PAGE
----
UCLA LogoThe feeling of stigmatization that people living with HIV frequently experience doesn’t only exact a psychological toll but could also result in quantifiably negative health outcomes. Atleast this is what a latest study by UCLA claims.

The two-year study was noted to have focused on approximately 202 HIV-positive men and women in Los Angeles County. Many of them were believed to be minorities and several with limited incomes and limited education. Study participants seemed to have completed unidentified surveys assessing internalized HIV stigma, self-reported access to medical care, their regular source of HIV care and ART adherence.

Scientists from the division of general internal medicine and health services research at the David Geffen School of Medicine at UCLA found that a huge number of HIV-positive individuals who reported feeling stigmatized also seemed to have reported poor access to care or suboptimal adherence to antiretroviral therapy (ART).

In reality, individuals who suffered from high levels of internalized stigma appear to be four times as likely as compared to those who did not report poor access to medical care. Also, they were believed to be three times as likely to report suboptimal adherence to HIV medications.

These findings may have been suitable, at least in part, to the poor mental health found among many of the participants. Furthermore, the study experts found that HIV stigma seems to be one of the strongest predictors of poor access to medical care.

Additionally, HIV stigma and poor mental health may perhaps have calculated suboptimal adherence to medicine. Supposedly, adherence to HIV medicines is already known to lead to better health outcomes, including survival, among people suffering from HIV.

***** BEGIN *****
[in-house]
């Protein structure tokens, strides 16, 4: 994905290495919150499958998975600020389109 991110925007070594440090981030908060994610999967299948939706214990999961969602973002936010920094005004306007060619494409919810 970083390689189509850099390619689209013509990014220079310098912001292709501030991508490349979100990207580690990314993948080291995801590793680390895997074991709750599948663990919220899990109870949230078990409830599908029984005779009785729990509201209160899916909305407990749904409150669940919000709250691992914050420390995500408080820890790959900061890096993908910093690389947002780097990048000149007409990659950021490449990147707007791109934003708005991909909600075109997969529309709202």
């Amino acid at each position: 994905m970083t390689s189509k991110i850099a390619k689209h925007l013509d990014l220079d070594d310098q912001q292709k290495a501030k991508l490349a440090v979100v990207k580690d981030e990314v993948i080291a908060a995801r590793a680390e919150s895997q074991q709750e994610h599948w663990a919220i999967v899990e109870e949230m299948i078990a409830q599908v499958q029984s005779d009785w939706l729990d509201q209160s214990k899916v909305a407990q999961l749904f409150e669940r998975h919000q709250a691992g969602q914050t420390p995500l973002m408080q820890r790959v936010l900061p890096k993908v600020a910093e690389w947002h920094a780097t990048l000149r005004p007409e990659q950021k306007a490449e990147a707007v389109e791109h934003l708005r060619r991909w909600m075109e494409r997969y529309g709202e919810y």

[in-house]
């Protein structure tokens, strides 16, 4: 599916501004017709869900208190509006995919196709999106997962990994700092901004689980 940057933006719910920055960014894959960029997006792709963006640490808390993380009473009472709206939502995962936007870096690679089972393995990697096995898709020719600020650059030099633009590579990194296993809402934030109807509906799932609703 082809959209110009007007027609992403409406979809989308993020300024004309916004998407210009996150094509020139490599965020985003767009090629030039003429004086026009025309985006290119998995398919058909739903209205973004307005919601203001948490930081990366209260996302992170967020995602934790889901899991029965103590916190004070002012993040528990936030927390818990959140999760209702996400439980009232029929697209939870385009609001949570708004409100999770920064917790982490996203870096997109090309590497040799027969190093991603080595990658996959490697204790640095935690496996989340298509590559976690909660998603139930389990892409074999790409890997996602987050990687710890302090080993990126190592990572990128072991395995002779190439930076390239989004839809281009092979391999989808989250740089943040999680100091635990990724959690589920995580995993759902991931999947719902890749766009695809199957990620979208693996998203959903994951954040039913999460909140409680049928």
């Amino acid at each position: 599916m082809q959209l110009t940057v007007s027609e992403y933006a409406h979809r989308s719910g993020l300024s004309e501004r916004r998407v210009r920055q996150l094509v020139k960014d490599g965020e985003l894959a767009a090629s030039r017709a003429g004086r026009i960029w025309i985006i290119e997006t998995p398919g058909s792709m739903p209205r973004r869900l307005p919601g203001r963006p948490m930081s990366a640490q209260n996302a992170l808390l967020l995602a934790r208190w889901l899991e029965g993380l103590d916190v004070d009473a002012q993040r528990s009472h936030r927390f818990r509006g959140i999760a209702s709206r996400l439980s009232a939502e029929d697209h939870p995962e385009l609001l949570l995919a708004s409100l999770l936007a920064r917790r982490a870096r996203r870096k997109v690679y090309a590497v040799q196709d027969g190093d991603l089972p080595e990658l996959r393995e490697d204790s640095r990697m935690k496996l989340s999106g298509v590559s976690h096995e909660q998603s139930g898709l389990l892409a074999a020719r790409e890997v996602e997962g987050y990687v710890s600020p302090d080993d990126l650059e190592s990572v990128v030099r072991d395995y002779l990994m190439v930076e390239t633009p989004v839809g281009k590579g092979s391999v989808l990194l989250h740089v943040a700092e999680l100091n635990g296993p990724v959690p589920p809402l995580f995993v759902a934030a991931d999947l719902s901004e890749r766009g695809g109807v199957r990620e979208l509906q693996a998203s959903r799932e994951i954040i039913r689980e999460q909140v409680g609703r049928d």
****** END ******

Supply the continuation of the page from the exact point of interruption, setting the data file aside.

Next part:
“We were surprised to find that in our models, experiencing high levels of internalized HIV stigma was one of the strongest predictors of poor access to medical care, even after controlling for sociodemographics such as gender, race and ethnicity, income, insurance status, and clinical variables such as T-cell count and years since HIV diagnosis,” says the study’s lead author, Dr. Jennifer Sayles, an assistant professor of medicine at the David Geffen School of Medicine at UCLA and medical director of the Los Angeles County Department of Public Health’s Office of AIDS Programs and Policy.

The study is known to be the foremost one to have quantified how internalized feelings of stigmatization among people living with HIV negatively influence health outcomes.

“It also highlights the need to address some of the social and contextual aspects of HIV for those living with the disease and to develop interventions that reduce internalized HIV stigma as a barrier to care and treatment,” adds Sayles.

The study findings revealed that overall one-third of the participants appear to have experienced high levels of stigma. Moreover, on average, participants seemed to have described experiencing or perceiving stigma slightly less often in contrast to ‘some of the time.’ Also, about 77 percent of participants stated that they had poor access to care and nearly 42.5 percent reported suboptimal adherence to ART while 10.5 percent reported having no regular source of HIV care.

The authors were observed to have pointed to some drawbacks in the study. They were unable to find causality between internalized HIV stigma and negative outcomes which seems to be the only strong association between them. Besides, the study was believed to have not directly measured social inequality, social support, self-efficacy and other similar co-variates that may be related to HIV stigma.

The study could perhaps have also overlooked people, who do not access care or HIV services at all. Because, the study participants were observed to have been recruited from community organizations providing outreach and social services to people living with HIV and from HIV clinical care sites. Lastly, non-English speakers such as Latinos and Asian Americans were noted to have been underrepresented in the trial.

Sayles claimed that these findings seem to demonstrate the urgent need for more community dialogue, education and awareness about HIV and the stigma that surrounds the disease.

The findings of the study have been published in the Journal of General Internal Medicine.